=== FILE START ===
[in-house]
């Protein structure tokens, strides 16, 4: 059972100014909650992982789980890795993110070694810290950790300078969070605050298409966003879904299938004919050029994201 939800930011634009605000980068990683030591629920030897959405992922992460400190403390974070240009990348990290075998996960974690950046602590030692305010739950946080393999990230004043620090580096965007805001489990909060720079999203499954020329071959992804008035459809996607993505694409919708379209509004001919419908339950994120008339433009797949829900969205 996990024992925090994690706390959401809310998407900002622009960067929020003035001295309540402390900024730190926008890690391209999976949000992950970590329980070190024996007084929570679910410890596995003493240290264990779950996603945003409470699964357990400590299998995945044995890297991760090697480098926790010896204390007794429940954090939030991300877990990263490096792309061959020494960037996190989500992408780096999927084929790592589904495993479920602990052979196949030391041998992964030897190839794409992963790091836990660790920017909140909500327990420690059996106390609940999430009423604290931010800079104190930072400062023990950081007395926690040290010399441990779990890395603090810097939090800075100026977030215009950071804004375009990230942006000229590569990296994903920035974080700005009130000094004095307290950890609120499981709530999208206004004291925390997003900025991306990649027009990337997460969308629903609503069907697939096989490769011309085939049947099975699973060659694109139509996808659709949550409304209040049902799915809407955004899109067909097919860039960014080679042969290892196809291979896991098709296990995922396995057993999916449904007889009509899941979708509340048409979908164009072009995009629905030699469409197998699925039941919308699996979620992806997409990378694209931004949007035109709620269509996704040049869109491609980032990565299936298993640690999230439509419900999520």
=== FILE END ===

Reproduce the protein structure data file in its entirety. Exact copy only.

[in-house]
């Protein structure tokens, strides 16, 4: 059972100014909650992982789980890795993110070694810290950790300078969070605050298409966003879904299938004919050029994201 939800930011634009605000980068990683030591629920030897959405992922992460400190403390974070240009990348990290075998996960974690950046602590030692305010739950946080393999990230004043620090580096965007805001489990909060720079999203499954020329071959992804008035459809996607993505694409919708379209509004001919419908339950994120008339433009797949829900969205 996990024992925090994690706390959401809310998407900002622009960067929020003035001295309540402390900024730190926008890690391209999976949000992950970590329980070190024996007084929570679910410890596995003493240290264990779950996603945003409470699964357990400590299998995945044995890297991760090697480098926790010896204390007794429940954090939030991300877990990263490096792309061959020494960037996190989500992408780096999927084929790592589904495993479920602990052979196949030391041998992964030897190839794409992963790091836990660790920017909140909500327990420690059996106390609940999430009423604290931010800079104190930072400062023990950081007395926690040290010399441990779990890395603090810097939090800075100026977030215009950071804004375009990230942006000229590569990296994903920035974080700005009130000094004095307290950890609120499981709530999208206004004291925390997003900025991306990649027009990337997460969308629903609503069907697939096989490769011309085939049947099975699973060659694109139509996808659709949550409304209040049902799915809407955004899109067909097919860039960014080679042969290892196809291979896991098709296990995922396995057993999916449904007889009509899941979708509340048409979908164009072009995009629905030699469409197998699925039941919308699996979620992806997409990378694209931004949007035109709620269509996704040049869109491609980032990565299936298993640690999230439509419900999520």